The themes of Dura Pharmaceuticals, Inc., v. Broude, 544 U.S. 356 (2005), like those in Tellabs, Inc. v. Makor Issues & Rights, Ltd., 127 S.Ct. 2499 (2007) discussed earlier (here, here, here and here), will resonate in the arguments before the Supreme Court next month in Stoneridge Inv. Partners, LLC. v. Scientific-Atlanta, Inc. and Motorola, Inc., No. 06-43.  Dura held that a securities law plaintiff in a private damage action must plead and prove loss causation.  The decision has had a significant impact on private securities fraud suits. 

Loss and transaction causation evolved as key elements of a Section 10(b) claim from the common law fraud roots of the implied cause of action.  Transaction causation, essentially the reason a person invested, is sometimes called reliance or “but for” causation.  Loss causation, which links the claimed fraud to the loss suffered by the investor, is sometimes referred to as “proximate cause.”  The PSLRA codified loss causation as an element of a securities fraud damage action without defining the concept. 

Prior to Dura, the circuit courts split over what was required to establish loss causation.  The Second, Third and Eleventh Circuits held that the concept requires more than price inflation to establish a link between the misrepresentation/omission and the claimed injury.  See, e.g., Emergent Capital Inv. v. Stonepath Group, 343 F.3d 189 (2nd Cir 2003).  In contrast, the Eighth and Ninth Circuits held that, in view of the fraud on the market theory, when stock prices are inflated it makes sense that plaintiffs were harmed by paying too much.  See, e.g., Gebhardt v. ConAgra Foods, 335 F.3d 824 (8th Cir. 2003).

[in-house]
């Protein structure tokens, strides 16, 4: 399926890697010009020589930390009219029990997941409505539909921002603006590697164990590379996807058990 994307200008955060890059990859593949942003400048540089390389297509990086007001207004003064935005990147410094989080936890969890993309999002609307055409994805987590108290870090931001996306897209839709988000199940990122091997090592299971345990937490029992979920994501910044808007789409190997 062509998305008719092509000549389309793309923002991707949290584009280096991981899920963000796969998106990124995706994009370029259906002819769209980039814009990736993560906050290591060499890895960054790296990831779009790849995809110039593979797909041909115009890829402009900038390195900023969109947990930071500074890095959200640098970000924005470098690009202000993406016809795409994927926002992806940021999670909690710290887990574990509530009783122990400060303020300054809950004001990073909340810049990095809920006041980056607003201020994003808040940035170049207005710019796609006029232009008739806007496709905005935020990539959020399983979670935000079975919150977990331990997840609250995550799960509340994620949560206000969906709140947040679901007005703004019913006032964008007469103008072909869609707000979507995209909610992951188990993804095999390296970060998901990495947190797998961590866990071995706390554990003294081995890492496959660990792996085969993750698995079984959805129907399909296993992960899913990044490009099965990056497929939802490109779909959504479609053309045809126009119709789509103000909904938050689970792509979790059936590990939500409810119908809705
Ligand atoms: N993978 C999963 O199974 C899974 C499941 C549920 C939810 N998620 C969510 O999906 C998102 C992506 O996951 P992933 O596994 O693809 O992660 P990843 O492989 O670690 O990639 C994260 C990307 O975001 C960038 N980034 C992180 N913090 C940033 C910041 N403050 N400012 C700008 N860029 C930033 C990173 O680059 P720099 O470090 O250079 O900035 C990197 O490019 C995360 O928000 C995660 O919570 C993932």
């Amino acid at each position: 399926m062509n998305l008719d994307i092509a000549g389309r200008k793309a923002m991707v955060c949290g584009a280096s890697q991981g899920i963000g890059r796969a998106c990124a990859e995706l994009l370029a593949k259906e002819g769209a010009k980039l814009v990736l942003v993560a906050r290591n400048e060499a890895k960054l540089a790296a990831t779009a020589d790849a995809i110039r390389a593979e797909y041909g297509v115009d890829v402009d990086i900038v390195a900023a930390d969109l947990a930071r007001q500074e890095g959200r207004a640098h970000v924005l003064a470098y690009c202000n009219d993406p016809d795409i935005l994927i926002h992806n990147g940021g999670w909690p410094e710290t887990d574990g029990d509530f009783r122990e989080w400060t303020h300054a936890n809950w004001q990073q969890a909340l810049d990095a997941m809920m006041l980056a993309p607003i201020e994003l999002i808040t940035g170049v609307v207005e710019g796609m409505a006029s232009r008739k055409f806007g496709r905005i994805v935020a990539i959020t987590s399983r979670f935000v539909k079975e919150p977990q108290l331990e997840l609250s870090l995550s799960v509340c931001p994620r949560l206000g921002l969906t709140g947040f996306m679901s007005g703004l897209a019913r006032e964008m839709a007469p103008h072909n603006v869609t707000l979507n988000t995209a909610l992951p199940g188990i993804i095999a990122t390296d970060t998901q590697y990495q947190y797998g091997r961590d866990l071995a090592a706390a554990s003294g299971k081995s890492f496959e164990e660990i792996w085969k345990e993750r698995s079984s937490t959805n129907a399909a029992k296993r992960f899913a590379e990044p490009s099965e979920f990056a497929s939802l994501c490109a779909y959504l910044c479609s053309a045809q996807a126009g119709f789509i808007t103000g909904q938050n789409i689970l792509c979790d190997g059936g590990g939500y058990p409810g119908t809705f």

The decision in Dura is based on a securities fraud complaint for damages that alleged two key claims.  The first claim was that the defendant made false profitability statements.  The second claim alleged that the company made false statements regarding FDA approval for a device. 

The District Court dismissed the first claim for failing to plead scienter.  The second claim was dismissed for failing to plead loss causation.  The Ninth Circuit however, reversed, holding that in view of the fraud on the market theory allegations of price inflation constituted a sufficient link between the alleged fraud and the claimed damages.

Next, the opinion in Dura.